replacing bath tub with a shower stall

Hi everyone. I am looking to replace my bath tub with a fiberglass shower stall. The one part of the project I am unsure about is a shower pan. I know if I was going to tile my shower floor, wall, etc. that I need this. Do I still need it with a fiberglass shower stall? After reading some sites, I have seen the base for these stalls, but saw nothing about creating a shower pan for a fiberglass shower stall?
If anyone has any links they are willing to share I would appreciate that as well. Thanks.
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Many fiberglass or acrylic shower stalls already have a "floor" in them, therefore shower pan isnt required. Our tile shower has a concrete base as opposed to a "pan"
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On 8/23/2005 12:05 AM US(ET), Eric and Megan Swope took fingers to keys, and typed the following:

As Rudy said, some shower stalls come with bases. I have a 4' shower stall that is all one molded piece, base, side walls and back, and a one piece 5' tub/shower enclosure. If you want to use the whole 5' space where the tub is currently installed, see here for an example: http://www.arpbathtubs.com/S6035R.htm , otherwise check the other types out here: http://www.arpbathtubs.com/specs.html When my shower stall and tub/shower enclosure were installed, they put a bed of wet concrete in the spaces before setting the units in place, thereby giving the fiberglass bases more support.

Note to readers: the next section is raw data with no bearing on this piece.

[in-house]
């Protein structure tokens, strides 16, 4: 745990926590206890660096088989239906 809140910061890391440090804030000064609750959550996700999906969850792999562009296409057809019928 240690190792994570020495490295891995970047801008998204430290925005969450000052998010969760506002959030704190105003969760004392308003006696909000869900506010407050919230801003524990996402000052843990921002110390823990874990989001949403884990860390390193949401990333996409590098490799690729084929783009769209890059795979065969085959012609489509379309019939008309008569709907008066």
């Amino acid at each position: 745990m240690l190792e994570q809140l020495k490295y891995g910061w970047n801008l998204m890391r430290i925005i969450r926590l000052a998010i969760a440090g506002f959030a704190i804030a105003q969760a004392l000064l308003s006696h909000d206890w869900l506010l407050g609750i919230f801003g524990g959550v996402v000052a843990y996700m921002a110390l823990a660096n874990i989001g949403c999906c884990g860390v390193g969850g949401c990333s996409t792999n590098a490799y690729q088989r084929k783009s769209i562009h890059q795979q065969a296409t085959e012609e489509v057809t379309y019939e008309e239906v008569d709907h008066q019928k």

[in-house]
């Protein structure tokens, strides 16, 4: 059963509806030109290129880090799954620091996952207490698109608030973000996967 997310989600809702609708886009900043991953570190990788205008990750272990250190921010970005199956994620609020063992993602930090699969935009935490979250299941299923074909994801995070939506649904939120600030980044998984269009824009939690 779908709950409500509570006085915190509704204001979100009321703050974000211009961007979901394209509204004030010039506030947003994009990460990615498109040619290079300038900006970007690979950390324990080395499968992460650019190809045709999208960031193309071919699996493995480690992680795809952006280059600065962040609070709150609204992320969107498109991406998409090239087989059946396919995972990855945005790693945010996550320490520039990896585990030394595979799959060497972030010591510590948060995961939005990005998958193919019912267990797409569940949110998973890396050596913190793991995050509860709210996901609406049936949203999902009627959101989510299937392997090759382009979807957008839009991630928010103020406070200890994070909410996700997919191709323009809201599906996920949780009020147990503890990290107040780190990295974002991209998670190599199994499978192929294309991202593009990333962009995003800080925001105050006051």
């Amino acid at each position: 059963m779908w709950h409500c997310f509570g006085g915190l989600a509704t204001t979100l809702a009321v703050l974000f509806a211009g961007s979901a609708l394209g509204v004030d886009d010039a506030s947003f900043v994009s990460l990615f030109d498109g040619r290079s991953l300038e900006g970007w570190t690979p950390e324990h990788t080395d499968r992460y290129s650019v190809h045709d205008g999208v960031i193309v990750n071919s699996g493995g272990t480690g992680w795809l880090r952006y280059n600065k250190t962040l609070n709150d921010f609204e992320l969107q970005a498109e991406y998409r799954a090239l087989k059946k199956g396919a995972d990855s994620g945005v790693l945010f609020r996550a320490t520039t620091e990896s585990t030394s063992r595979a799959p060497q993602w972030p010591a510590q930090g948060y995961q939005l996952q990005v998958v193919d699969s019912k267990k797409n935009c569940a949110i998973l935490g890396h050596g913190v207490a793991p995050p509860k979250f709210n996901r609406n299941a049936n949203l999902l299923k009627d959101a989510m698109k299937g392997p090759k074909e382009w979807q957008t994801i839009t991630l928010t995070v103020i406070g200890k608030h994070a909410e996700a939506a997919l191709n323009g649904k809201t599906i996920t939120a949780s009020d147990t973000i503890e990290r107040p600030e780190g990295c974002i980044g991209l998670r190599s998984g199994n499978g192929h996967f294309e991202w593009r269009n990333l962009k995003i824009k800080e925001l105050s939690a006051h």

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Bill


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willshak wrote: <SNIP>

Yes! The cement bed is essential to give the base support. It doesn't need to be concrete w/aggregate; a "sand mix" is adequate.
Jim
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Speedy Jim wrote:

They didn't put anything under our fiberglass tub and it creaks like you wouldn't believe. Good thing I never use it and my wife doesn't weigh much.
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Thanks for the advice. I saw on the one site, instead of making a mortar bed, the builder used 1/2 durock cement backer board to fill the gap between the subfloor and the bottom of the shower base. He then used liquid nails to adhere the base to the durock. Would this be acceptable as well?

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On 8/23/2005 3:26 PM US(ET), Eric and Megan Swope took fingers to keys, and typed the following:

The reason they use cement is that it will form to the base of the shower. Usually, the shower base is not flat, but is dished so that the water will run towards the drain. I don't think any backer board will conform to the dish shape of the base.

--
Bill


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Forgot to mention he screwed the durock to the floor joists through the subfloor.

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